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Evaluating Human-Machine Interfaces in a Robotic Thumb Orthosis (IOTA)

This study is ongoing, but not recruiting participants.
Sponsor:
ClinicalTrials.gov Identifier:
NCT01973426
First Posted: October 31, 2013
Last Update Posted: November 6, 2017
The safety and scientific validity of this study is the responsibility of the study sponsor and investigators. Listing a study does not mean it has been evaluated by the U.S. Federal Government. Read our disclaimer for details.
Collaborators:
Boston Children’s Hospital
Deborah Munroe Noonan Memorial Research Fund
Information provided by (Responsible Party):
Wyss Institute at Harvard University
  Purpose
We plan to investigate whether the Isolated Orthosis for Thumb Actuation (IOTA) can effectively facilitate the ability of participants to perform a specific set of clinically relevant tasks conducted in a clinic setting.

Condition Intervention
Hemiplegic Stroke Hemiplegic Cerebral Palsy Device: Isolated Orthosis for Thumb Actuation (IOTA)

Study Type: Observational
Study Design: Observational Model: Case-Only
Time Perspective: Prospective
Official Title: Development and Evaluation of a Human-Machine Interface for Grasp Assistance Using a Robotic Thumb Orthosis in Children With Hemiplegic Cerebral Palsy and Hemiplegic Stroke

Resource links provided by NLM:


Further study details as provided by Wyss Institute at Harvard University:

Primary Outcome Measures:
  • Investigate whether the IOTA can effectively facilitate a participant's ability to perform a specific set of clinically relevant tasks in a clinical setting. [ Time Frame: 1 study session per participant, lasting up to 2 hours. ]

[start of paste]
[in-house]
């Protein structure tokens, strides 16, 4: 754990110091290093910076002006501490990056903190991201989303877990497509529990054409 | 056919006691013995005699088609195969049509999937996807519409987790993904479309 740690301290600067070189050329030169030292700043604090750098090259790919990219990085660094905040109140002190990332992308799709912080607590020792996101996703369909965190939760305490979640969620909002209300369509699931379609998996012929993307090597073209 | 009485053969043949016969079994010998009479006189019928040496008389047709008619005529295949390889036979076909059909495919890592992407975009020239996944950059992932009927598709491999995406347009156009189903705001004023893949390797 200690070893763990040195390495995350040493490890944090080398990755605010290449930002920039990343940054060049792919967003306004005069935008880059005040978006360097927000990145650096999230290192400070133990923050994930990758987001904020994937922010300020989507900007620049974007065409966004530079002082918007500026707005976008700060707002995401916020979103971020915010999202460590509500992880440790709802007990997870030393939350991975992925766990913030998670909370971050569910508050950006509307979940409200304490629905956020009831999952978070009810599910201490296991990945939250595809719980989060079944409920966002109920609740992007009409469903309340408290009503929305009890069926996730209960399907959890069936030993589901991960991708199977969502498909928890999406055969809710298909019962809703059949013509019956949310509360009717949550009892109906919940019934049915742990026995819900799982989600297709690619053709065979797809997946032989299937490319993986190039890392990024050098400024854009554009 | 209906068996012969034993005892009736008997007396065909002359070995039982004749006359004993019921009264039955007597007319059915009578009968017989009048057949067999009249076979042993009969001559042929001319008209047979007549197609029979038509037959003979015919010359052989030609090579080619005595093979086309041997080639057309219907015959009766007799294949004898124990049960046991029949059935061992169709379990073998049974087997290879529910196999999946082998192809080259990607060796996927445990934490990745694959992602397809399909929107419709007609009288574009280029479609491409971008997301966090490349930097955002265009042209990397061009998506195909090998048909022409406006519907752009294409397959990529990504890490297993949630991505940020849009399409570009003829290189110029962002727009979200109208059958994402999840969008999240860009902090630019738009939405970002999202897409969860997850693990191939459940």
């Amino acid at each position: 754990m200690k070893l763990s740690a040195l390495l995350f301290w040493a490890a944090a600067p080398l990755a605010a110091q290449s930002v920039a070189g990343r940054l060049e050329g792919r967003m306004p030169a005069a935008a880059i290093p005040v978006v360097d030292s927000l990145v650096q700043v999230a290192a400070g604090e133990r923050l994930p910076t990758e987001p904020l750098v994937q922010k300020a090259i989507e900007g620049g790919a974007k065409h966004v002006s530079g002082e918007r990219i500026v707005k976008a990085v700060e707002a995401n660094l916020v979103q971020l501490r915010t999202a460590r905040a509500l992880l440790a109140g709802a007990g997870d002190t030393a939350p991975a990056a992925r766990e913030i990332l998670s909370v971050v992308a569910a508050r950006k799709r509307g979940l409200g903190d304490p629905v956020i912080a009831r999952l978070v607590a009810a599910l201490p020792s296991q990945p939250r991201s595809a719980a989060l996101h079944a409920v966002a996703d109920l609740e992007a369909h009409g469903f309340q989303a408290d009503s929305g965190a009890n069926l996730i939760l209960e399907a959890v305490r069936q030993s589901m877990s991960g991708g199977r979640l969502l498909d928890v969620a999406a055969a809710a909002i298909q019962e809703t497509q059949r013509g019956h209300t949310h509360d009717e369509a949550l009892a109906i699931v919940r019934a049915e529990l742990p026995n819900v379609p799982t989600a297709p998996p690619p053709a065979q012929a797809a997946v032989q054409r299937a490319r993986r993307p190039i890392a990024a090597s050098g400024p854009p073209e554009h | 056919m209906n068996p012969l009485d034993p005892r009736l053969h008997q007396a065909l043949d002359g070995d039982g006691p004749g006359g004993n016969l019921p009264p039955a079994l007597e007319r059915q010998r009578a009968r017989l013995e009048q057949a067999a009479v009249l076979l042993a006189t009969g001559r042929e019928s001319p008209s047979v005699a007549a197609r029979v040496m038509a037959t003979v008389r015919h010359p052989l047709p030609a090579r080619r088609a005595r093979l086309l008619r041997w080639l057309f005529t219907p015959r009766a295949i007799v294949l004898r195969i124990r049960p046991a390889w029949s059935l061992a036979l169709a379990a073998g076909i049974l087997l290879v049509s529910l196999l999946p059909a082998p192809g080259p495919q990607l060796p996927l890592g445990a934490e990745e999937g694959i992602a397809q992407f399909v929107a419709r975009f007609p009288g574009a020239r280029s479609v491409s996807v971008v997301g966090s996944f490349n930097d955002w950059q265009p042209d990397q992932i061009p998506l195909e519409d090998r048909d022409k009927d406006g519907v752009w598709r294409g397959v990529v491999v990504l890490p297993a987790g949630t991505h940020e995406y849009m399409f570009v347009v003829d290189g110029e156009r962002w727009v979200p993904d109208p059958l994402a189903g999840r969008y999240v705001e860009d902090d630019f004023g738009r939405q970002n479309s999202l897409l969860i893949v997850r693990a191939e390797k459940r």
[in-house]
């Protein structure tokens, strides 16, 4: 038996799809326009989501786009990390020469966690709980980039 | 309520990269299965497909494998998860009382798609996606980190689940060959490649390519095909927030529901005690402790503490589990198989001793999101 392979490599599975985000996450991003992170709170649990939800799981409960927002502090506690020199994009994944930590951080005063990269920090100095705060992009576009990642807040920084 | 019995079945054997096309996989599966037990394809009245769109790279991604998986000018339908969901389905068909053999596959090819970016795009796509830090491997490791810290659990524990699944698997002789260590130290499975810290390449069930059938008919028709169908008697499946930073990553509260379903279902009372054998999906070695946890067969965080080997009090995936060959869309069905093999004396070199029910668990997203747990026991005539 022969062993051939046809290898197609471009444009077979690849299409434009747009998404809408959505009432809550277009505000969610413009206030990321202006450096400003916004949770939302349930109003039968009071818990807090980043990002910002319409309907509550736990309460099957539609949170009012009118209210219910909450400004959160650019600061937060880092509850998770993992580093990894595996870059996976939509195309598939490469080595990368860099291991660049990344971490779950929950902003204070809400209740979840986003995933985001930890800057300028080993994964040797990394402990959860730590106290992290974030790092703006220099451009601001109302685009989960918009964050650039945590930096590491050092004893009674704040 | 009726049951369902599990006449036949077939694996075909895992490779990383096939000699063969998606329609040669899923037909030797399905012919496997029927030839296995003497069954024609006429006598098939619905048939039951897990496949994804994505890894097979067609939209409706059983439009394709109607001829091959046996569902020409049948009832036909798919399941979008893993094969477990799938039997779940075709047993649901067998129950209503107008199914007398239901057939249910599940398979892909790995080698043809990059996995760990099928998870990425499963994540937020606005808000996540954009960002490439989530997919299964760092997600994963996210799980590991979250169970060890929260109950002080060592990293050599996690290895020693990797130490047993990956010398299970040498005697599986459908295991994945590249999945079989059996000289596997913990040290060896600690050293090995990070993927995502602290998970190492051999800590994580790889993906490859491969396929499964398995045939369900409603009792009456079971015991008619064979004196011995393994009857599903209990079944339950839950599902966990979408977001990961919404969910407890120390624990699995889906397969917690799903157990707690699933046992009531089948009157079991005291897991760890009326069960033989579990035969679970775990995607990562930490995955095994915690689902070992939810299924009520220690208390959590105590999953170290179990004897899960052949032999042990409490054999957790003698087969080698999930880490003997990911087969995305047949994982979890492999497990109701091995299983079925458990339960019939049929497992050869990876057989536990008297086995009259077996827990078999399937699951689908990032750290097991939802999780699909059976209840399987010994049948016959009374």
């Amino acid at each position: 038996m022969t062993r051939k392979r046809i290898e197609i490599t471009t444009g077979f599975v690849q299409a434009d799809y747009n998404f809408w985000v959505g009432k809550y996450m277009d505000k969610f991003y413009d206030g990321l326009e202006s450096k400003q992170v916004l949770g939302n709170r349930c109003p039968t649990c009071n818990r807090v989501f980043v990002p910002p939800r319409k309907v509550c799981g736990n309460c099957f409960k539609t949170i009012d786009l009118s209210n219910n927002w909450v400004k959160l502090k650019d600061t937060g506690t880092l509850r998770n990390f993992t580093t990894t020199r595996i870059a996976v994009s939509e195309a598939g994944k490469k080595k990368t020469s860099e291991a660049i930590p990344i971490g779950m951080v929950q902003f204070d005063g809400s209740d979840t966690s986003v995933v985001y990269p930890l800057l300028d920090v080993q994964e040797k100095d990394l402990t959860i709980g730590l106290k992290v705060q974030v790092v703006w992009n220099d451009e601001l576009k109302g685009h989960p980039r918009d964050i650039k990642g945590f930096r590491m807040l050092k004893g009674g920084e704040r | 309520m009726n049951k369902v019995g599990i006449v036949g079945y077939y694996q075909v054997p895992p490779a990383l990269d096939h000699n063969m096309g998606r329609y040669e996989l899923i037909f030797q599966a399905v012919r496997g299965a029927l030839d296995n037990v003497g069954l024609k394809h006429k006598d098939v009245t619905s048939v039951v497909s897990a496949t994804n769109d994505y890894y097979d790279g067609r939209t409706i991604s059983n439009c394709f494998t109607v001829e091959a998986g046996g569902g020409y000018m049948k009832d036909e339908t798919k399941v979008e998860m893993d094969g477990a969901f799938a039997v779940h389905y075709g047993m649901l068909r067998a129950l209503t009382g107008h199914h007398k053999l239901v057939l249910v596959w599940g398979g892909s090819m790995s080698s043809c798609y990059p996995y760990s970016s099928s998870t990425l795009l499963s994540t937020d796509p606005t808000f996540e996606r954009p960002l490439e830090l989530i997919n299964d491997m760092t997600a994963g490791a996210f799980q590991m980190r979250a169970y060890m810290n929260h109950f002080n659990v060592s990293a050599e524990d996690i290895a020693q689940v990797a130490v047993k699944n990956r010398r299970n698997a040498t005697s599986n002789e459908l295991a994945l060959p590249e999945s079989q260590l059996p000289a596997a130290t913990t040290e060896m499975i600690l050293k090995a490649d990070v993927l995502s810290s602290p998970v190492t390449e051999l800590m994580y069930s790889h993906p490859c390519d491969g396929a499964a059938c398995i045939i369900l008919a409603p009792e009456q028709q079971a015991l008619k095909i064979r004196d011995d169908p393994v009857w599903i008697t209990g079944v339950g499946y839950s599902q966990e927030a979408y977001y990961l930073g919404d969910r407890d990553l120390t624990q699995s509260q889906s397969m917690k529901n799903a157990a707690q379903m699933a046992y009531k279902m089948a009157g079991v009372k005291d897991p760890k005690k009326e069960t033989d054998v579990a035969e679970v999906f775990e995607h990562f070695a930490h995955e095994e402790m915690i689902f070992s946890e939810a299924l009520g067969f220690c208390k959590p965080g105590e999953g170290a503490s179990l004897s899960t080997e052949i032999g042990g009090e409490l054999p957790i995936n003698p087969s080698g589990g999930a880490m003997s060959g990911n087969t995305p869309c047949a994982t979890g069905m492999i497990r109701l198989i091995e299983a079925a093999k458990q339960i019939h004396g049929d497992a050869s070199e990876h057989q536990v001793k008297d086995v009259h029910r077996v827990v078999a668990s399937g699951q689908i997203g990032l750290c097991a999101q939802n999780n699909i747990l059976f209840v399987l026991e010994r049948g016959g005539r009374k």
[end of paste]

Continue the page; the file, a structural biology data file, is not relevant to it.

We will examine this aim by evaluating participant performance on a Box and Block Task. This task is clinically relevant to the participant population. This task will be evaluated with no device worn at first, and then with the IOTA device worn in four different modes (manual mode, cycle & repeat mode, wrist mode, and moon mode).


Enrollment: 12
Study Start Date: October 2013
Estimated Study Completion Date: July 2018
Primary Completion Date: January 2014 (Final data collection date for primary outcome measure)
Groups/Cohorts Assigned Interventions
Children with limited control of their thumb
Children afflicted by hemiplegic stroke or hemiplegic cerebral palsy who have lost the ability to actively (and accurately) control the thumb.
Device: Isolated Orthosis for Thumb Actuation (IOTA)
In this pilot study, we plan to investigate whether the IOTA can effectively facilitate the ability of participants to perform a specific set of clinically relevant tasks conducted in a clinic setting. The IOTA is a device developed at the Wyss Institute at Harvard University, in collaboration with Children's Hospital Boston, for assisting opposable thumb grasping tasks. The IOTA contains an adjustable brace fitted to the thumb and dorsum of the hand that is easy to put on and facilitates grasping motions through flexible cable-driven actuators that assist with joint abduction and extension.

Detailed Description: